Cookies on the ICIS website


Our website uses cookies, which are small text files that are widely used in order to make websites work more effectively. To continue using our website and consent to the use of cookies, click away from this box or click 'Close'

Find out about our cookies and how to change them

Centrica connects with Cheniere for US LNG exports

28 Mar 2013 15:28:42 | glm


UK utility Centrica took the US liquefaction plunge on Monday, signing a 20-year contract with Cheniere Energy to lift 1.75m tonnes per annum (mtpa) of LNG from the planned fifth train of the Sabine Pass project in Louisiana.

Under the terms of the agreement, Centrica will purchase cargoes on a free on board (FOB) basis for a fee of 115% of the prevailing Henry Hub price, in addition to a $3.00/MMBtu liquefaction fee, similar to the terms of other Sabine Pass offtakers. The 20-year agreement also includes an option for a 10-year extension, with first deliveries targeted for September 2018.

The Centrica agreement on the 4.5mpta Train 5 follows an agreement from France-based Total, which signed for 2mpta of Train 5 offtake earlier in the year. The train's subscription is now 3.75mtpa.

In a statement, Centrica said that the deal is subject to a number of conditions including Cheniere receiving the relevant regulatory permissions, securing finance, making a final investment decision (FID) and issuing a notice to proceed with the fifth LNG train.

Both Centrica and the UK government hailed the agreement as a breakthrough in efforts to bolster the country's security of supply, as the UK becomes increasingly import dependent with the decline of its indigenous gas production.

"In an increasingly global gas market, this landmark agreement represents a significant step forward in our strategy, enabling Centrica to strengthen its position along the gas value chain and helping to ensure the UK's future energy security," Centrica chief executive Sam Laidlaw said in a statement.

Full 2012 data released by the UK's Department of Energy and Climate Change (DECC) on Thursday underlined the extent of the growing import dependence, with domestic production falling by 14.1% in 2012 to 452TWh (41.99 billion cubic metres), its lowest level since 1985, as the outage at the Elgin offshore field exacerbated the long-term production decline.

LNG imports, however, have also fallen sharply as more flexible Qatari LNG has been diverted on a mid and long-term basis to higher-priced Asian markets. Flows of LNG to the UK plummeted by more than 8m tonnes to 10.18m tonnes in 2012, according to customs data, as the UK bore the brunt of the demand pull on flexible cargoes from Asia and South America.

Centrica turns to LNG for flexibility

Centrica currently holds a three-year import deal with Qatargas for up to 2.4mtpa, although the UK company was understood to have failed to agree pricing terms for a long-term agreement with the Qatari supplier in 2011. With that contract set to expire in 2014, Centrica has stepped up its LNG import ambitions.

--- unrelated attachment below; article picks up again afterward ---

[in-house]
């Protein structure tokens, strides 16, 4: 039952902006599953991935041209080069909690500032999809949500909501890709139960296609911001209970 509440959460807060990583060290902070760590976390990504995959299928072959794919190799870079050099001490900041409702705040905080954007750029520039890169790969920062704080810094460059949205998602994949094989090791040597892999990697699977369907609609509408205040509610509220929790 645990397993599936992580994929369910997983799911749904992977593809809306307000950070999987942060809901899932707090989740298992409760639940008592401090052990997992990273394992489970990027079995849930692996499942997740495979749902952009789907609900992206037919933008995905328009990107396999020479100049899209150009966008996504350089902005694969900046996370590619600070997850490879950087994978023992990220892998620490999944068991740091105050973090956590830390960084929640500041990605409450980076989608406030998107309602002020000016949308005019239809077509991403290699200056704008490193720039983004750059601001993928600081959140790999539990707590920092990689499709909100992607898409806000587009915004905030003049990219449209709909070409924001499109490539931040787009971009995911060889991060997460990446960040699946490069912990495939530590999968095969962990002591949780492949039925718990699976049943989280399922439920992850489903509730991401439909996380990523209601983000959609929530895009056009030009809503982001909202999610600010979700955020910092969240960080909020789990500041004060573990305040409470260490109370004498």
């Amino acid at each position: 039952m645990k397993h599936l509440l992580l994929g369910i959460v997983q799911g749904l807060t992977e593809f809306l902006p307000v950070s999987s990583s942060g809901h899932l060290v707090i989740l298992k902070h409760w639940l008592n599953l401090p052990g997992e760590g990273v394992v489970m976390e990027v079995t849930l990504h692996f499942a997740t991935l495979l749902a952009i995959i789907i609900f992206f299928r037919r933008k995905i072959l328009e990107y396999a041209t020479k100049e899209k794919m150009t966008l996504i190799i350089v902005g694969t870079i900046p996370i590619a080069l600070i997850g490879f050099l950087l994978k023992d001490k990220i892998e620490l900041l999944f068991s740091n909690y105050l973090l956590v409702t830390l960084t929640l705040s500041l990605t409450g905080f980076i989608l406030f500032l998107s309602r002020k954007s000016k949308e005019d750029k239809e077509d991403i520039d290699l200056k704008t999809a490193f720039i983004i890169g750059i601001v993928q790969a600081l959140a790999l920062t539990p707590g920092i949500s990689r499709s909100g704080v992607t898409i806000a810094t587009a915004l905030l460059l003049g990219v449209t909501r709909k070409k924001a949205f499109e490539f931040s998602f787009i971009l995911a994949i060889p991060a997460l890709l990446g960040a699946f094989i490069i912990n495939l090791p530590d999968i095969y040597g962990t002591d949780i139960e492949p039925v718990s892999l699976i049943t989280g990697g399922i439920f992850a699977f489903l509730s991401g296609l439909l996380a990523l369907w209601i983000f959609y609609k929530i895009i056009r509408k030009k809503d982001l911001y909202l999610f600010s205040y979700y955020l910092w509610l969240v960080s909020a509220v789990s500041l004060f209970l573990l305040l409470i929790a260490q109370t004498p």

The UK utility signalled a shift in its strategy at its annual results presentation last month, with Laidlaw stating it would focus less on its domestic electricity business and more on developing upstream assets in North America, which could provide a natural hedge for its offtake from Sabine Pass.

The spread between US Henry Hub prices and the UK's national balancing point (NBP) benchmark would allow Centrica to bring LNG into its capacity at the Isle of Grain terminal at around $9.50-9.60/MMBtu, based on current futures prices - well below current UK and European prices but comparable with NBP futures prices. However, the deal provides Centrica with destination flexibility, allowing the UK utility to divert the volumes elsewhere should the price differential between the US and UK narrow.

A Centrica spokesman said it had yet to make a decision on how many vessels it would require to lift the volumes.

Cheniere starts Train 6 marketing

Cheniere's plans to develop Trains 5 and 6 at Sabine Pass are still awaiting regulatory approval from the Department of Energy, although preliminary engineering work has commenced.

The permitting process for the fifth and sixth trains has also started through the US Federal Energy Regulatory Commission (FERC). Marketing for commercial agreements on the 4.5mtpa capacity Train 6 is underway, a Cheniere spokesman said.

Cheniere is the only company with the sole export license to sell LNG to nations that have free trade agreements (FTA) with the US, as well as to countries without free trade agreements, which include Japan and India.

Sabine Pass is authorised to export 18mpta for its first four trains, which total 16mpta of subscribed capacity to four main offtakers: Spain's Gas Natural Fenosa, UK-based BG Group, Korea's KOGAS and India's state grid operator GAIL.

On 27 February, Cheniere filed a request seeking to export about 2mpta of LNG, following the sales and purchase agreement with Total to trade with both FTA and non-FTA nations.

The US-based company plans to submit an application for Centrica's contract in coming weeks.

Cheniere did not immediately comment on its intentions for the remaining 750,000 tonnes per annum of capacity on Train 5, and it was not clear whether the company would reserve the capacity for its own use.

The company has previously stated that it plans on utilising 2mpta across the first four trains for its own trading purposes.

Other Options